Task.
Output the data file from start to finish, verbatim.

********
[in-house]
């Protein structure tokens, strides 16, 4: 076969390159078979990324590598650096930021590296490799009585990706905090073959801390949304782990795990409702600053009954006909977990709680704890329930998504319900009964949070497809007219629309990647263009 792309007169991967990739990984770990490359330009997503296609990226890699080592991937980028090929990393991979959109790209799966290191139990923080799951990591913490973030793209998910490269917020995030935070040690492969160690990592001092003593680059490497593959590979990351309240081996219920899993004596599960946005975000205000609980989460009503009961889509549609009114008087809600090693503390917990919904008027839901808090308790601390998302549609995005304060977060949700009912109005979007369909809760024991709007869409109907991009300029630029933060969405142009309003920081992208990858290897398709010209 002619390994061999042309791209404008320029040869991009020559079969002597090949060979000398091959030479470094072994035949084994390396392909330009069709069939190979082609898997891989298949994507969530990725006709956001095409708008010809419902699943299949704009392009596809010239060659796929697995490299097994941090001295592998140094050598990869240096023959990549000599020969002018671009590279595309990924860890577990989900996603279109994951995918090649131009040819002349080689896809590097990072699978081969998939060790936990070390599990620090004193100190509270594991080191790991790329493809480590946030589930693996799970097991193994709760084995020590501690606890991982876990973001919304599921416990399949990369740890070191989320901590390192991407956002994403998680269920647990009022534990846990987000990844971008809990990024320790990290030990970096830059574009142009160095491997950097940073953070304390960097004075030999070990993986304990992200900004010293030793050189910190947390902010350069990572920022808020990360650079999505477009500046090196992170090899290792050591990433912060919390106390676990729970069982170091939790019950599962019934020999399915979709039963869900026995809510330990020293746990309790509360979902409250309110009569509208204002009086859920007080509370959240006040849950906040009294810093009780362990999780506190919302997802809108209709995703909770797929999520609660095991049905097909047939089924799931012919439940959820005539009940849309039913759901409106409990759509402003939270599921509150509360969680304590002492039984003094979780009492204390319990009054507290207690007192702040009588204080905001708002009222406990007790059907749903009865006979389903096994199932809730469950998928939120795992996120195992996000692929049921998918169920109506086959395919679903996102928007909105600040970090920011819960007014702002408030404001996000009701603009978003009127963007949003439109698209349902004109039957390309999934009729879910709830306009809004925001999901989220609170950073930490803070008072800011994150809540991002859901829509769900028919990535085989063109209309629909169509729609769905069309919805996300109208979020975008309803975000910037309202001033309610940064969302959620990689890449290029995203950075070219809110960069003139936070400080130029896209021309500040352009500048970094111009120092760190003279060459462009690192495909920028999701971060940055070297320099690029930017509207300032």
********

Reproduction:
[in-house]
């Protein structure tokens, strides 16, 4: 076969390159078979990324590598650096930021590296490799009585990706905090073959801390949304782990795990409702600053009954006909977990709680704890329930998504319900009964949070497809007219629309990647263009 792309007169991967990739990984770990490359330009997503296609990226890699080592991937980028090929990393991979959109790209799966290191139990923080799951990591913490973030793209998910490269917020995030935070040690492969160690990592001092003593680059490497593959590979990351309240081996219920899993004596599960946005975000205000609980989460009503009961889509549609009114008087809600090693503390917990919904008027839901808090308790601390998302549609995005304060977060949700009912109005979007369909809760024991709007869409109907991009300029630029933060969405142009309003920081992208990858290897398709010209 002619390994061999042309791209404008320029040869991009020559079969002597090949060979000398091959030479470094072994035949084994390396392909330009069709069939190979082609898997891989298949994507969530990725006709956001095409708008010809419902699943299949704009392009596809010239060659796929697995490299097994941090001295592998140094050598990869240096023959990549000599020969002018671009590279595309990924860890577990989900996603279109994951995918090649131009040819002349080689896809590097990072699978081969998939060790936990070390599990620090004193100190509270594991080191790991790329493809480590946030589930693996799970097991193994709760084995020590501690606890991982876990973001919304599921416990399949990369740890070191989320901590390192991407956002994403998680269920647990009022534990846990987000990844971008809990990024320790990290030990970096830059574009142009160095491997950097940073953070304390960097004075030999070990993986304990992200900004010293030793050189910190947390902010350069990572920022808020990360650079999505477009500046090196992170090899290792050591990433912060919390106390676990729970069982170091939790019950599962019934020999399915979709039963869900026995809510330990020293746990309790509360979902409250309110009569509208204002009086859920007080509370959240006040849950906040009294810093009780362990999780506190919302997802809108209709995703909770797929999520609660095991049905097909047939089924799931012919439940959820005539009940849309039913759901409106409990759509402003939270599921509150509360969680304590002492039984003094979780009492204390319990009054507290207690007192702040009588204080905001708002009222406990007790059907749903009865006979389903096994199932809730469950998928939120795992996120195992996000692929049921998918169920109506086959395919679903996102928007909105600040970090920011819960007014702002408030404001996000009701603009978003009127963007949003439109698209349902004109039957390309999934009729879910709830306009809004925001999901989220609170950073930490803070008072800011994150809540991002859901829509769900028919990535085989063109209309629909169509729609769905069309919805996300109208979020975008309803975000910037309202001033309610940064969302959620990689890449290029995203950075070219809110960069003139936070400080130029896209021309500040352009500048970094111009120092760190003279060459462009690192495909920028999701971060940055070297320099690029930017509207300032």